We all need a little tough love sometimes. What have you been doing differently since the conversation with your partner?

Hope to read more from you soon,

Ashley

EmileeM
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a month ago 0 EmileeM 1 logo logo logo logo logo logo logo logo logo logo

Depression impacts my relationship by hijacking my emotional state of mind, inciting sabotaging thoughts, and draining my partners empathy and compassion. I'm a dramatic person on the best of days, but when I really get bogged down in a depressive state, I feel like everything is going to fall apart, nothing is good enough in my relationship, and I become more self critical as well. Irrational thoughts are predominant such as Im not pretty or thin enough, I dont know enough about his hobbys or interests, he will just break up with me so why are we even together. Recently this has caused a significant rift and my partner spoke to me with an uncharacteristically hard love approach saying that I just need to get my stuff together, and choose to be happy because I am otherwise going to continue this cycle of depression and it's really quite hard on him to deal with. He also has depression so we often trigger it in each other. I think, for whatever reason, I work better under pressure and this "do something or I cant deal" ultimatum actually has helped light a fire under my butt to take some steps towards healing. It's strange when empathy, sweetness, understanding, and kindness only create a soft spot to land for a depressed version of me and seem to perpetuate the state. They are pparently not traits that are as helpful in my significant other as I thought I needed.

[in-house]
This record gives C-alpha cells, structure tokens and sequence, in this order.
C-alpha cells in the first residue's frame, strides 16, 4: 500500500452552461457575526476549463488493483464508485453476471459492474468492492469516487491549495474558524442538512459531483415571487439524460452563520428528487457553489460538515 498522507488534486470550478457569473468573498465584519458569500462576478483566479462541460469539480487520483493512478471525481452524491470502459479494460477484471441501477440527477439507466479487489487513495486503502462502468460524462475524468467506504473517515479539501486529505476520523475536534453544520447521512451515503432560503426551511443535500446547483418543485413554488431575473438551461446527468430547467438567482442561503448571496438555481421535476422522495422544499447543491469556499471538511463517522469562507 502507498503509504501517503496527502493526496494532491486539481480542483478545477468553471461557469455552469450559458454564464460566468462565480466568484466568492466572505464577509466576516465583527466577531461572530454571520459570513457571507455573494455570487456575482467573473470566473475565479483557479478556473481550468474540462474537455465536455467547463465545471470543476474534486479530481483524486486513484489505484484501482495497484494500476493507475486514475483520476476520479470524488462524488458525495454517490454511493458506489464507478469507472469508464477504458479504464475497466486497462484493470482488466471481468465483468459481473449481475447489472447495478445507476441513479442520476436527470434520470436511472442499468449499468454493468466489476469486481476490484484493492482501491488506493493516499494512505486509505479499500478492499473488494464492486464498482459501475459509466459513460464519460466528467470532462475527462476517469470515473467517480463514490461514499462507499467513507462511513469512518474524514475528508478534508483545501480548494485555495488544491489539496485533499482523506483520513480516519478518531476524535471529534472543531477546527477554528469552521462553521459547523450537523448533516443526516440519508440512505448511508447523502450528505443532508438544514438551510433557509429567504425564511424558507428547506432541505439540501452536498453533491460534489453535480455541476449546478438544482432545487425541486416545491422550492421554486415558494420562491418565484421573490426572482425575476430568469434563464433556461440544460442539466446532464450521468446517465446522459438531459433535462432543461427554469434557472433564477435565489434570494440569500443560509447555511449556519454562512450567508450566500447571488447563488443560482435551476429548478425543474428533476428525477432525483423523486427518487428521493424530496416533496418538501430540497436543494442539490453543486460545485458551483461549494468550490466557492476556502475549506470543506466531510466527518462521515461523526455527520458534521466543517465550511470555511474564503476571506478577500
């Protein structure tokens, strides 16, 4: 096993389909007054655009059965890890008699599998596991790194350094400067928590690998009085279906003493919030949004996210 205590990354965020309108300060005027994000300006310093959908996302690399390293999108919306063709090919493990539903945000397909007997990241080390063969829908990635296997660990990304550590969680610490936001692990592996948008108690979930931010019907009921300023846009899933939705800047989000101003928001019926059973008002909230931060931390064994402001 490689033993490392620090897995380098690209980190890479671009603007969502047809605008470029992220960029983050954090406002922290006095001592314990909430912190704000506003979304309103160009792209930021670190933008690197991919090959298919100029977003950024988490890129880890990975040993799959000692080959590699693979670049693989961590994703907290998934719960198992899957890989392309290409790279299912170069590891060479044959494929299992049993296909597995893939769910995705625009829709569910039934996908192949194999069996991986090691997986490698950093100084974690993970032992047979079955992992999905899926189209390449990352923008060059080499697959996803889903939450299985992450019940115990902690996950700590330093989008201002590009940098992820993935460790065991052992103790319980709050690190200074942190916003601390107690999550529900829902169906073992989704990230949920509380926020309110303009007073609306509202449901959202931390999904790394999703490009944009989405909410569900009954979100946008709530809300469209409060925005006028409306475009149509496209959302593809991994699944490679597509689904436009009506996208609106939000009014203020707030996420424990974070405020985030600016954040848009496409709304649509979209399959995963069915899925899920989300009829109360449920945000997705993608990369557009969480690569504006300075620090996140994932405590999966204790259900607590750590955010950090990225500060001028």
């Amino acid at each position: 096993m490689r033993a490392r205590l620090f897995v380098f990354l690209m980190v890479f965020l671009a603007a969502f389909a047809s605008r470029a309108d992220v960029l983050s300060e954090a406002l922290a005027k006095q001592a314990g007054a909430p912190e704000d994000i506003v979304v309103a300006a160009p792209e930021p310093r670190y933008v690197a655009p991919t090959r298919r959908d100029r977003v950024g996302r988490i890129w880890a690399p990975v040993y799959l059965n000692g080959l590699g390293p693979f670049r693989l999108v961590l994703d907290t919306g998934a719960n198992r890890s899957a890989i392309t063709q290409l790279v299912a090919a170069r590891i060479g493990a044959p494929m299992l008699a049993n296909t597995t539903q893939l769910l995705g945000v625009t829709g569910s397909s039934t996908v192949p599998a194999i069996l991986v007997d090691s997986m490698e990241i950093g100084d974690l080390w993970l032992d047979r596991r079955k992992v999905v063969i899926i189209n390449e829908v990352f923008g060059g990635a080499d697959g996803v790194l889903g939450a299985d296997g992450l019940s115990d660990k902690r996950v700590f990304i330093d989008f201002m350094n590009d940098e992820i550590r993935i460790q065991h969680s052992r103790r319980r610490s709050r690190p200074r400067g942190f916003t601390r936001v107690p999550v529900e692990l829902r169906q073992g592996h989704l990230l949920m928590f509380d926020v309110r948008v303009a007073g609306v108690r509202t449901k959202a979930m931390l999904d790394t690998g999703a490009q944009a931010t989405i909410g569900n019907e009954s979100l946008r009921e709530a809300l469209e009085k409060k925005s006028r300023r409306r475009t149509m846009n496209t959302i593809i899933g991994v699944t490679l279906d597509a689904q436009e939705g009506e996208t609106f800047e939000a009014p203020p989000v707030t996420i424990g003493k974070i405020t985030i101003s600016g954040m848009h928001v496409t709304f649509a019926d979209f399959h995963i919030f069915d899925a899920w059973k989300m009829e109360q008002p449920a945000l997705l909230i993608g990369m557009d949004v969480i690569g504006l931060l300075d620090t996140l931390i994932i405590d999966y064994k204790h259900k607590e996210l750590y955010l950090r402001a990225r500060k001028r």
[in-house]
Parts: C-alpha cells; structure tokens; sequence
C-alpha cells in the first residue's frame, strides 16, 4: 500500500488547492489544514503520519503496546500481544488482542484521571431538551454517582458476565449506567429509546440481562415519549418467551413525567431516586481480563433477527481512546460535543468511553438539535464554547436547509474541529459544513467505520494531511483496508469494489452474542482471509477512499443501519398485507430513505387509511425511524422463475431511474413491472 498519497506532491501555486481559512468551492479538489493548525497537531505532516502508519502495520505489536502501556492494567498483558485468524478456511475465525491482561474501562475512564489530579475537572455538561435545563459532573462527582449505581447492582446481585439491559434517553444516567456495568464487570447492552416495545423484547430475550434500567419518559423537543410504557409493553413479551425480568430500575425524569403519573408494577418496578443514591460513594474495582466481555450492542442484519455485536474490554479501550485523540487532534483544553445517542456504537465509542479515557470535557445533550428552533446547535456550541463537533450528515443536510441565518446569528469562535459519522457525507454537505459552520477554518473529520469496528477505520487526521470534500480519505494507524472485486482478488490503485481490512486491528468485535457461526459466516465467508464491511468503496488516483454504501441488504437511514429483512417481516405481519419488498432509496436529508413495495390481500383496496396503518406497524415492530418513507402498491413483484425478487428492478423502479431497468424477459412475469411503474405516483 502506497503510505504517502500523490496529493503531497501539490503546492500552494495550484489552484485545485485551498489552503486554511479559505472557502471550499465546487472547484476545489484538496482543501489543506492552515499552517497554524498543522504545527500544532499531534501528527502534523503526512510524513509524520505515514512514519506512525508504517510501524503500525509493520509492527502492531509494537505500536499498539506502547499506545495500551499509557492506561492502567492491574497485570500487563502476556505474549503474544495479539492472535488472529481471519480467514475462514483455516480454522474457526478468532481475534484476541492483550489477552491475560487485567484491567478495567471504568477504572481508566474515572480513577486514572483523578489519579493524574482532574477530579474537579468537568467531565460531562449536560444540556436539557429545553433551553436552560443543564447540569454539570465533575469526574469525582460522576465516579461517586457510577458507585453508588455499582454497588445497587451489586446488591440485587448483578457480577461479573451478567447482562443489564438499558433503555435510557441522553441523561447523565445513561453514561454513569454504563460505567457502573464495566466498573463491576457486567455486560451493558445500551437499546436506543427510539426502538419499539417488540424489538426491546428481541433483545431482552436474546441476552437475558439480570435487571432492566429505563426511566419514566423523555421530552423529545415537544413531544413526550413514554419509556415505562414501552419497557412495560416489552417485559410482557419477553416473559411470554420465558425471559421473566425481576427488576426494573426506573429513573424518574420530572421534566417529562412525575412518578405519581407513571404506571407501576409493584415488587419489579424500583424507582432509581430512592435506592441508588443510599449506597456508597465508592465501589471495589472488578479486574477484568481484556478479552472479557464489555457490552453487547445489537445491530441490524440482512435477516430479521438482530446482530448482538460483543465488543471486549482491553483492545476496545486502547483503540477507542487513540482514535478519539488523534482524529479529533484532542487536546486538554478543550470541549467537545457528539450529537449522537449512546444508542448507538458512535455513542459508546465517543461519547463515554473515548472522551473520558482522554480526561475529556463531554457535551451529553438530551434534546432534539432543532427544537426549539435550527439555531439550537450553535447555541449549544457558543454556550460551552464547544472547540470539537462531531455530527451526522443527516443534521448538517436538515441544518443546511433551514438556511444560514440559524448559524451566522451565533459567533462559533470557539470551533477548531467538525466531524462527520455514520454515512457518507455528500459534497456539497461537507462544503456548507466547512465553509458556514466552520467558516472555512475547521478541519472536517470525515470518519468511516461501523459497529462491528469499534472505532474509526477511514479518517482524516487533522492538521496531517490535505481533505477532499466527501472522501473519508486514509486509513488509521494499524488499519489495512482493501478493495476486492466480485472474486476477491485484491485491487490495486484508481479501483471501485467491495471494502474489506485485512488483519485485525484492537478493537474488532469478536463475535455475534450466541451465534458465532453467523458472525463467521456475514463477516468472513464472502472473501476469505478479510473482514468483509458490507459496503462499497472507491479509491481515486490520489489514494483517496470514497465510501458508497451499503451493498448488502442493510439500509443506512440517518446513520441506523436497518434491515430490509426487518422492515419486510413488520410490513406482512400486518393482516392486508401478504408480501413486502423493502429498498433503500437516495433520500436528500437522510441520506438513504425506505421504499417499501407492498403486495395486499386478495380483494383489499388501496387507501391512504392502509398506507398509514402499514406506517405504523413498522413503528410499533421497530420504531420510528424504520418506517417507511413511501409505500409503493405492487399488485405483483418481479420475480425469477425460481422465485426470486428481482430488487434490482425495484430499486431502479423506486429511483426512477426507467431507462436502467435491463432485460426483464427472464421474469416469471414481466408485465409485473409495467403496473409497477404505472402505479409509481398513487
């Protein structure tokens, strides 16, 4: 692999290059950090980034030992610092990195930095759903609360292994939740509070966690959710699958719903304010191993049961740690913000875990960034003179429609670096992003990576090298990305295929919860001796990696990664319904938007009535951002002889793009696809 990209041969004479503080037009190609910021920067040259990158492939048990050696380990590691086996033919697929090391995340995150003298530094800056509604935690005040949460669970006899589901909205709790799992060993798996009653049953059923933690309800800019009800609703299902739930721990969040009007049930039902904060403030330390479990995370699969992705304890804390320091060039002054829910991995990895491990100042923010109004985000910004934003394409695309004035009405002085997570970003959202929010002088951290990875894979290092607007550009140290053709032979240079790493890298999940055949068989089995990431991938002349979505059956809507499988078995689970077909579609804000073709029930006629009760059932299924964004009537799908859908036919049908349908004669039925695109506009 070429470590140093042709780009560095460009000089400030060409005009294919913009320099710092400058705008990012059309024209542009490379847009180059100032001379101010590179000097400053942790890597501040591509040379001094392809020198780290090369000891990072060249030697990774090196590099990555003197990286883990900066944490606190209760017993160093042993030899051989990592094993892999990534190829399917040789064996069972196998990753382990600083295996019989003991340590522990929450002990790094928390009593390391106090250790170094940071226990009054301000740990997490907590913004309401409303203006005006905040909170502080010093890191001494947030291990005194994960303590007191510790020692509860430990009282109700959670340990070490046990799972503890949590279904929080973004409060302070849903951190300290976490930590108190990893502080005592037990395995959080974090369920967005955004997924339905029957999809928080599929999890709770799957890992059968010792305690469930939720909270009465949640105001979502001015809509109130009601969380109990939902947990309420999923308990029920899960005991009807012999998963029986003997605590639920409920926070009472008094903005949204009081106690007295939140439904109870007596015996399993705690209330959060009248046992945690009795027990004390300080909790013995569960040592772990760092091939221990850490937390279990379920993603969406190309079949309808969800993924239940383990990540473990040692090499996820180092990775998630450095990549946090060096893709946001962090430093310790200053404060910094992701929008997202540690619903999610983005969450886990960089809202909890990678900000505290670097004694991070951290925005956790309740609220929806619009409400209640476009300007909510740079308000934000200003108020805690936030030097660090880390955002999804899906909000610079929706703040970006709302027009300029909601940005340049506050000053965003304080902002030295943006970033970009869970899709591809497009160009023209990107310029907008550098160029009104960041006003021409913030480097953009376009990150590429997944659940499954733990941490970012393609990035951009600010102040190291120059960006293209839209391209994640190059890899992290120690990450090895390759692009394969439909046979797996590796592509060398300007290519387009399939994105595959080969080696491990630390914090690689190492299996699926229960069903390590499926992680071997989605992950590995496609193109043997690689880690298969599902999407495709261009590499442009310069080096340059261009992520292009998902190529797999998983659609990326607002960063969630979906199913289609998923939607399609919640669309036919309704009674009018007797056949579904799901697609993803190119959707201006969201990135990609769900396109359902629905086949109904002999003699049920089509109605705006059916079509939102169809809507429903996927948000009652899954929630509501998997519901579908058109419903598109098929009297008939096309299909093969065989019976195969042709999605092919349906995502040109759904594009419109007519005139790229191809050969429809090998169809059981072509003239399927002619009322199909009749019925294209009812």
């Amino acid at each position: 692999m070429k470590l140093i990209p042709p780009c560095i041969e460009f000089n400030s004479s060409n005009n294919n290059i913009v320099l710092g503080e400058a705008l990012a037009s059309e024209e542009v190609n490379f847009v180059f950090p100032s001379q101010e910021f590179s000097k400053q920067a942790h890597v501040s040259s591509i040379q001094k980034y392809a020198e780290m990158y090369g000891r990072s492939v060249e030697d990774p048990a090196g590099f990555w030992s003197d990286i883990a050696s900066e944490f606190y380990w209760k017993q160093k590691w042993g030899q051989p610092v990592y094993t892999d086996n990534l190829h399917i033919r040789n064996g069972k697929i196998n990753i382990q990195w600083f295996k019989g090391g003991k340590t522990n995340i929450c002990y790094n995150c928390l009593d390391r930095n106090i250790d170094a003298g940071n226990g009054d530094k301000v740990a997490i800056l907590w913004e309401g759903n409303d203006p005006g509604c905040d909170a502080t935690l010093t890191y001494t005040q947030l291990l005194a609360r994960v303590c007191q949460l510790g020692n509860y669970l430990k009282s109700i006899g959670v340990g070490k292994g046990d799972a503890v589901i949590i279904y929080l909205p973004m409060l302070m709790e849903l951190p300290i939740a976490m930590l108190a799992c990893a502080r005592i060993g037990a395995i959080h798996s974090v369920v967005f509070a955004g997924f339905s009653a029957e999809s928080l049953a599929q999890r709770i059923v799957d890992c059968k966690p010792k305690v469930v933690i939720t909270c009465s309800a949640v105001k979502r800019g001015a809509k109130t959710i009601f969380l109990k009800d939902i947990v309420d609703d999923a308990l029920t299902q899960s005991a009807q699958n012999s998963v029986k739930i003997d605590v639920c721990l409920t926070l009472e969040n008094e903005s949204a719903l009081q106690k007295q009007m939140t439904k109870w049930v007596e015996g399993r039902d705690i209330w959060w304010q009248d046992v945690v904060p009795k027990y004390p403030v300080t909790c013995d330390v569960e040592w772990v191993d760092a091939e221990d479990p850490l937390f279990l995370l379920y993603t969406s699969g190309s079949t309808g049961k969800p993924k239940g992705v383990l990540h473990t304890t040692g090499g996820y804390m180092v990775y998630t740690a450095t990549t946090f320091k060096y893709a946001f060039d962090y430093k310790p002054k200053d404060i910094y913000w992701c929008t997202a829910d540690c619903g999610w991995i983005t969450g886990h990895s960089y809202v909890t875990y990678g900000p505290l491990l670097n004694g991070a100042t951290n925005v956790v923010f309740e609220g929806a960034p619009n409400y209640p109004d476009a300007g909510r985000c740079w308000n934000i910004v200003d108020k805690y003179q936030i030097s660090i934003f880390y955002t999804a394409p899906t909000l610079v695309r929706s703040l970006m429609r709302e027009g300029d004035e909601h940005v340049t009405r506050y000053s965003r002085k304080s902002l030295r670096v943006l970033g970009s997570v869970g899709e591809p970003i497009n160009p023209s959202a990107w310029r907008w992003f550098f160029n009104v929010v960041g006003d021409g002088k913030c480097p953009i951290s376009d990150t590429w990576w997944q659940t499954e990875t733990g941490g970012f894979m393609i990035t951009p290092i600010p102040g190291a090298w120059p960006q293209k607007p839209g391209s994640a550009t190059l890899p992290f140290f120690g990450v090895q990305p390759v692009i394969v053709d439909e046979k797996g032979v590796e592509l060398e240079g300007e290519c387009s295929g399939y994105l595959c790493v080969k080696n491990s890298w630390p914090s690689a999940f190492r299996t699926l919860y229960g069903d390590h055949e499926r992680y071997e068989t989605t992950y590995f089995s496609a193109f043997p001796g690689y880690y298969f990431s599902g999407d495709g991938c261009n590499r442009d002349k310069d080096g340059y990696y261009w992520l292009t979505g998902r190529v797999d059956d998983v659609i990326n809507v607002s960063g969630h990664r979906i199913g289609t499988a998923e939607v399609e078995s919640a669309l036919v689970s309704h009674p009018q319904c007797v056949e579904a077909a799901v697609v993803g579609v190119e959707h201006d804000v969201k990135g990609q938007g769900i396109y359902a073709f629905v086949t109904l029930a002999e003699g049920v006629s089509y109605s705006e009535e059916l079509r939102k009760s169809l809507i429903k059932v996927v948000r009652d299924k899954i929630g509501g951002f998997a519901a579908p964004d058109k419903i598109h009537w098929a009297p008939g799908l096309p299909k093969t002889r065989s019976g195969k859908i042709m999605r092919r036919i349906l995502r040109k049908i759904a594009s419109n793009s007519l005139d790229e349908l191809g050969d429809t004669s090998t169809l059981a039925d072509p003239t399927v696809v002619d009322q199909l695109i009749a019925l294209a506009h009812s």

Ashley -> Health Educator
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Hi Empty,

I am glad you have thought about seeing someone. When you do decide to go, I would love to hear about it.

The "More Help" section can be tricky to find. Here is some instructions: Once you are logged in, click on the "Home" button on the top menu. Once on the program homepage you will notice "More Help" in a menu below the top menu. Once in the "More Help" section you will notice a number of butterflies. The second and third butterflies focus on relationship focused CBT. The other butterflies are also helpful. I recommend working on one session a week, so that you do not overwhelm yourself. I hope the instructions made sense. If you still have trouble let me know.

Hope to hear more from you soon!

Take care,

Ashley

Empty13
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3 months ago +1 Empty13 2 logo logo logo logo logo logo logo logo logo logo

Hi Ashley

Seeing a couples councillor might help and we are open to doing it.

You mentioned checking out a section about relationships under More help .. how do I find it? I’m new to this site and am having a bit of a problem navigating around.


Thx

Ashley -> Health Educator
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Hi Empty,

I'm sorry to hear you feel you are losing connection with your wife. After 17 years together, I can understand why this loss of connection would be upsetting. It sounds like you have tried to communicate your concerns, but the problems still persist. Have you two considered couple's counselling? A counsellor can help you to identify and address unhealthy or unfulfilling patterns. I highly recommend. You may also want to check out the Relationships section under "More help." In my opinion, relationships are always a work in progress. I know the lack of connection is painful now; but, this discomfort may push you two to put in the necessary work that will make your relationship stronger. Things can get better.

Ashley